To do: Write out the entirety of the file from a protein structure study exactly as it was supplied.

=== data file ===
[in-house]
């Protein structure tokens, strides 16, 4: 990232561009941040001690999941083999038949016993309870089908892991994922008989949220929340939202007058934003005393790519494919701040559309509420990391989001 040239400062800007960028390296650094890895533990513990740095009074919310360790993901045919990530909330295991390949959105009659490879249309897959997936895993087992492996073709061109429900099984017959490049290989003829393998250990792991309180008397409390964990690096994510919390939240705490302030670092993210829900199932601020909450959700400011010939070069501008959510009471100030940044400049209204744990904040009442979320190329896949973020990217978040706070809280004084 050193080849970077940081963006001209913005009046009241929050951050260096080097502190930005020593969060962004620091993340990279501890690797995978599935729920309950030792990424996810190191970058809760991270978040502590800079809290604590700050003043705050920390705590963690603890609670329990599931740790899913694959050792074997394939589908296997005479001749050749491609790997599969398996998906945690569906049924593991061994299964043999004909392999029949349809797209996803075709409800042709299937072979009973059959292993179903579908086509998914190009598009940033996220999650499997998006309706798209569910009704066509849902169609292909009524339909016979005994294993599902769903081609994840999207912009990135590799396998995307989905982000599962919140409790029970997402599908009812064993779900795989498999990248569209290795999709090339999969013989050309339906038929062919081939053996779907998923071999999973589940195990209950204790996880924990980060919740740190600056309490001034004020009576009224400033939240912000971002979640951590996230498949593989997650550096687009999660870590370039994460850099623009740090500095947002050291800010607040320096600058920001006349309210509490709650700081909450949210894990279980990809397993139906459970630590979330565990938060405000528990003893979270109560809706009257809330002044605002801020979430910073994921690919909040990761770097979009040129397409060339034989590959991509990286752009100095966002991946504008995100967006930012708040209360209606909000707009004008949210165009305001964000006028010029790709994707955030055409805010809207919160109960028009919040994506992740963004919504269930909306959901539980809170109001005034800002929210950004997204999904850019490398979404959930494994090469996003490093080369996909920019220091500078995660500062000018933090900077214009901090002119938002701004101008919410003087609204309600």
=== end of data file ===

[in-house]
């Protein structure tokens, strides 16, 4: 990232561009941040001690999941083999038949016993309870089908892991994922008989949220929340939202007058934003005393790519494919701040559309509420990391989001 040239400062800007960028390296650094890895533990513990740095009074919310360790993901045919990530909330295991390949959105009659490879249309897959997936895993087992492996073709061109429900099984017959490049290989003829393998250990792991309180008397409390964990690096994510919390939240705490302030670092993210829900199932601020909450959700400011010939070069501008959510009471100030940044400049209204744990904040009442979320190329896949973020990217978040706070809280004084 050193080849970077940081963006001209913005009046009241929050951050260096080097502190930005020593969060962004620091993340990279501890690797995978599935729920309950030792990424996810190191970058809760991270978040502590800079809290604590700050003043705050920390705590963690603890609670329990599931740790899913694959050792074997394939589908296997005479001749050749491609790997599969398996998906945690569906049924593991061994299964043999004909392999029949349809797209996803075709409800042709299937072979009973059959292993179903579908086509998914190009598009940033996220999650499997998006309706798209569910009704066509849902169609292909009524339909016979005994294993599902769903081609994840999207912009990135590799396998995307989905982000599962919140409790029970997402599908009812064993779900795989498999990248569209290795999709090339999969013989050309339906038929062919081939053996779907998923071999999973589940195990209950204790996880924990980060919740740190600056309490001034004020009576009224400033939240912000971002979640951590996230498949593989997650550096687009999660870590370039994460850099623009740090500095947002050291800010607040320096600058920001006349309210509490709650700081909450949210894990279980990809397993139906459970630590979330565990938060405000528990003893979270109560809706009257809330002044605002801020979430910073994921690919909040990761770097979009040129397409060339034989590959991509990286752009100095966002991946504008995100967006930012708040209360209606909000707009004008949210165009305001964000006028010029790709994707955030055409805010809207919160109960028009919040994506992740963004919504269930909306959901539980809170109001005034800002929210950004997204999904850019490398979404959930494994090469996003490093080369996909920019220091500078995660500062000018933090900077214009901090002119938002701004101008919410003087609204309600």